AWS Developer Blog

Introducing support for Amazon S3 Select in the AWS SDK for JavaScript

We’re excited to announce support for the Amazon Simple Storage Service (Amazon S3) selectObjectContent API with event streams in the AWS SDK for JavaScript. Using Amazon S3 Select, you can query for a subset of data from an S3 object by using simple SQL expressions.

Amazon S3 streams the responses as a series of events, instead of returning the full API response all at once. This enables your applications to process the parts of the response as the application receives them. To support this new API behavior, the AWS SDK for JavaScript supports processing these events asynchronously in Node.js, without requiring your application to wait for the full response. In browser or React Native runtime environments, these events are processed after the full response is received.

Using Amazon S3 Select to query an object

Amazon S3 Select enables you to query an object that contains CSV-formatted or JSON-formatted data with simple SQL expressions. For our example, let’s use a CSV file named target-file.csv as the key, that’s uploaded to an S3 object in the bucket named my-bucket in the us-west-2 AWS Region.

The CSV file contains a common delimited list of user names and ages.

user_name,age
jsrocks,13
node4life,22
esfuture,29
...

With this CSV file, we want our application to select only users with an age greater than 20. To do this, we write an SQL expression like the following to select the user_name field for users with an age greater than 20.

SELECT user_name FROM S3Object WHERE cast(age as int) > 20

Using Amazon S3 Select to select records

We can now use the AWS SDK for JavaScript with the Amazon S3 SelectObjectContent API to select records from JSON and CSV files stored in Amazon S3.

First, we want our application to create a new Amazon S3 client for the AWS Region that our my-bucket is in. We’ll use this client to make the selectObjectContent API calls.

const S3 = require('aws-sdk/clients/s3');
const client = new S3({
	region: 'us-west-2'
});

By following the AWS SDK for JavaScript API documentation for selectObjectContent, our API request parameters could look like the following for the SQL expression we want to use.

const params = {
	Bucket: 'my-bucket,
	Key: 'target-file.csv',
	ExpressionType: 'SQL,
	Expression: 'SELECT user_name FROM S3Object WHERE cast(age as int) > 20',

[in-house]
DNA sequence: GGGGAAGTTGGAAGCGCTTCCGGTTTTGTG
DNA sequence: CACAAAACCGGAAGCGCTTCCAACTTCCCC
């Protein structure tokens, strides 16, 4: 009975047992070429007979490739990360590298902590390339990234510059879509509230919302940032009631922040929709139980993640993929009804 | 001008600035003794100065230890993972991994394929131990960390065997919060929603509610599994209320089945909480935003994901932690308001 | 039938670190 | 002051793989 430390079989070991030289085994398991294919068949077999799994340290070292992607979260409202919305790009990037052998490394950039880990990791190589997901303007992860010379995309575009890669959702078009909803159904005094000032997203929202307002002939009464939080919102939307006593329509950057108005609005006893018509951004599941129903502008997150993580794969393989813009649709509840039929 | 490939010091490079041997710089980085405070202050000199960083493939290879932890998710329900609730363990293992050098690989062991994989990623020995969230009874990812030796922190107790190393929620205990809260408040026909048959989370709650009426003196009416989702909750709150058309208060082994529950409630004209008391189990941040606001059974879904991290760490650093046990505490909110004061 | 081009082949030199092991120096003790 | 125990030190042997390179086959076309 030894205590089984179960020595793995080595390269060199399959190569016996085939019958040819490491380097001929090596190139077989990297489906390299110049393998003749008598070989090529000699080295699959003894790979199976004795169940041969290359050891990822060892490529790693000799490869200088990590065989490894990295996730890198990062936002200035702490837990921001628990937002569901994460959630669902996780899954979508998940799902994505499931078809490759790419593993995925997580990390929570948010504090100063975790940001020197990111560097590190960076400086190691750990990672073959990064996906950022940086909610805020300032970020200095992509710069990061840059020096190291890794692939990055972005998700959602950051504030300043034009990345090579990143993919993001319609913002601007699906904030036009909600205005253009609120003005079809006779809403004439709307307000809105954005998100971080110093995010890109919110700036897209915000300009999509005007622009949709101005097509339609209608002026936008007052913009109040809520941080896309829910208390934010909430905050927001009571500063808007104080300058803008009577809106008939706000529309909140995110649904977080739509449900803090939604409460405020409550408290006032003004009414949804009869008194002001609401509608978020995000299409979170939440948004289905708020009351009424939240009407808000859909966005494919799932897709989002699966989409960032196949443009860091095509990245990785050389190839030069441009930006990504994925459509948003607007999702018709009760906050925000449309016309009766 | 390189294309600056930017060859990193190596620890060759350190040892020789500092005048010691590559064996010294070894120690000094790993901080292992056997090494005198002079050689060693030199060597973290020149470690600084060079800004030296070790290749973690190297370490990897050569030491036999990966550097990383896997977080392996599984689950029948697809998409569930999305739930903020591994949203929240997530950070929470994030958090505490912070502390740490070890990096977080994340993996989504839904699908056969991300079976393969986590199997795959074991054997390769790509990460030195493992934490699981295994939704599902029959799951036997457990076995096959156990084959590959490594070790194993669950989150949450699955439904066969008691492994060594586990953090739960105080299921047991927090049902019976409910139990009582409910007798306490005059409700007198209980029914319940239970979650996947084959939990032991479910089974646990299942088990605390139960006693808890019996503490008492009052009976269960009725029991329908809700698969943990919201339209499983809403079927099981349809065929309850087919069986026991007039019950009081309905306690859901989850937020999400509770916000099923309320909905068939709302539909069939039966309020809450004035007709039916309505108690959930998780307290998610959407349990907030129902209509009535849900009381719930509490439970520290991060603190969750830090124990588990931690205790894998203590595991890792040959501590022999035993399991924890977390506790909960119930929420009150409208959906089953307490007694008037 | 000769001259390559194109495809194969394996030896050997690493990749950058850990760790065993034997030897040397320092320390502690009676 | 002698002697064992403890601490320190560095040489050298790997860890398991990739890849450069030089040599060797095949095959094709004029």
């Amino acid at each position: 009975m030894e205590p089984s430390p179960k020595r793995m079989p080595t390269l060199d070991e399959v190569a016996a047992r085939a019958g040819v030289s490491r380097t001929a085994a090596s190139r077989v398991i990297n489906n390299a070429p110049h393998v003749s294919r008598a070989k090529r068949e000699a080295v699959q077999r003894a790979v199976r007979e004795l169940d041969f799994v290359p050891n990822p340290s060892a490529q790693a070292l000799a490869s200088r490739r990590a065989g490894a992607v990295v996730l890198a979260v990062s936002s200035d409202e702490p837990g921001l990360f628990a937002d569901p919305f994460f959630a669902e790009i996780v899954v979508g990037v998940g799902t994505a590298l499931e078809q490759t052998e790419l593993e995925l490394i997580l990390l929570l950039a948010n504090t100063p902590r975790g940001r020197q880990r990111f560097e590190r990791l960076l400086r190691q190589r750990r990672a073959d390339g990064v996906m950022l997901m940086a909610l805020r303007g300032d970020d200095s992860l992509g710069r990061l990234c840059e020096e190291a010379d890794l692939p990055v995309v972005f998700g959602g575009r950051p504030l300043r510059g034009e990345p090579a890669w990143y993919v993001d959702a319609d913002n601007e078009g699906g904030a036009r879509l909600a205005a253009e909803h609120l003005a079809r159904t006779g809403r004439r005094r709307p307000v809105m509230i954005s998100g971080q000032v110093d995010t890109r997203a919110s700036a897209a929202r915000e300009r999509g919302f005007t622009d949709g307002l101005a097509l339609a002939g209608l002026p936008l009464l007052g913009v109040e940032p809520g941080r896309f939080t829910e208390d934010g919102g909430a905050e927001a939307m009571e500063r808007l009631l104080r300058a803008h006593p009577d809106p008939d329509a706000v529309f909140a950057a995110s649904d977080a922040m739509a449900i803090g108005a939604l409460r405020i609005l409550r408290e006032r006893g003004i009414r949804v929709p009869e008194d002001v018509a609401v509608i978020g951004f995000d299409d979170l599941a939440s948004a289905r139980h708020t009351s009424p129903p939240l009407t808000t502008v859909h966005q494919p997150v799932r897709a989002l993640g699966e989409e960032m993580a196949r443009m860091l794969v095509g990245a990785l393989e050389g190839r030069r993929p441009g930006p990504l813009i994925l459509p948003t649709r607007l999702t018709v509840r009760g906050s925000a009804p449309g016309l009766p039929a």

InputSerialization: {
		CSV: {
			FileHeaderInfo: 'USE',
			RecordDelimiter: '\n',
			FieldDelimiter: ','
		}
	},
	OutputSerialization: {
		CSV: {}
	}
};

Now we have everything ready to make the API call. How we handle processing the events depends on the environment the SDK is running in.

Using streams in Node.js

In Node.js, events can be processed as they arrive by reading them off of a stream. To accomplish this, Payload, the event stream member of the response, is an object mode Readable stream. Because the stream is in object mode, individual events are sent to downstream streams or emitted via the data event. This is in contrast to typical streams, which emit buffers or strings.

The following example shows how to process events and handle errors using a stream.

s3.selectObjectContent(params, (err, data) => {
	if (err) {
		// Handle error
		return;
	}

	// data.Payload is a Readable Stream
	const eventStream = data.Payload;
	
	// Read events as they are available
	eventStream.on('data', (event) => {
		if (event.Records) {
			// event.Records.Payload is a buffer containing
			// a single record, partial records, or multiple records
			process.stdout.write(event.Records.Payload.toString());
		} else if (event.Stats) {
			console.log(`Processed ${event.Stats.Details.BytesProcessed} bytes`);
		} else if (event.End) {
			console.log('SelectObjectContent completed');
		}
	});

	// Handle errors encountered during the API call
	eventStream.on('error', (err) => {
		switch (err.name) {
			// Check against specific error codes that need custom handling
		}
	});

	eventStream.on('end', () => {
		// Finished receiving events from S3
	});
});

Reading events in browsers and React Native

In browsers and React Native, the SDK must wait for the entire response from Amazon S3 before it can process events. In these environments, the Payload member is an array containing all of the events returned by Amazon S3.

s3.selectObjectContent(params, (err, data) => {
	if (err) {
		switch (err.name) {
			// Check against specific error codes that need custom handling
		}
		return;
	}

	// data.Payload is a Readable Stream
	const events = data.Payload;
	
	for (const event of events) {
		if (event.Records) {
			// event.Records.Payload is a buffer containing
			// a single record, partial records, or multiple records
			process.stdout.write(event.Records.Payload.toString());
		} else if (event.Stats) {
			console.log(`Processed ${event.Stats.Details.BytesProcessed} bytes`);
		} else if (event.End) {
			console.log('SelectObjectContent completed');
		}
	}
});

Final thoughts

With Amazon S3 Select, you can create SQL expressions to select a subset of CSV or JSON records from files stored in Amazon S3. The AWS SDK for JavaScript provides the tools to use this API to process events asynchronously in Node.js, or synchronously in browser environments.

Let us know what you think about this feature in the comments below!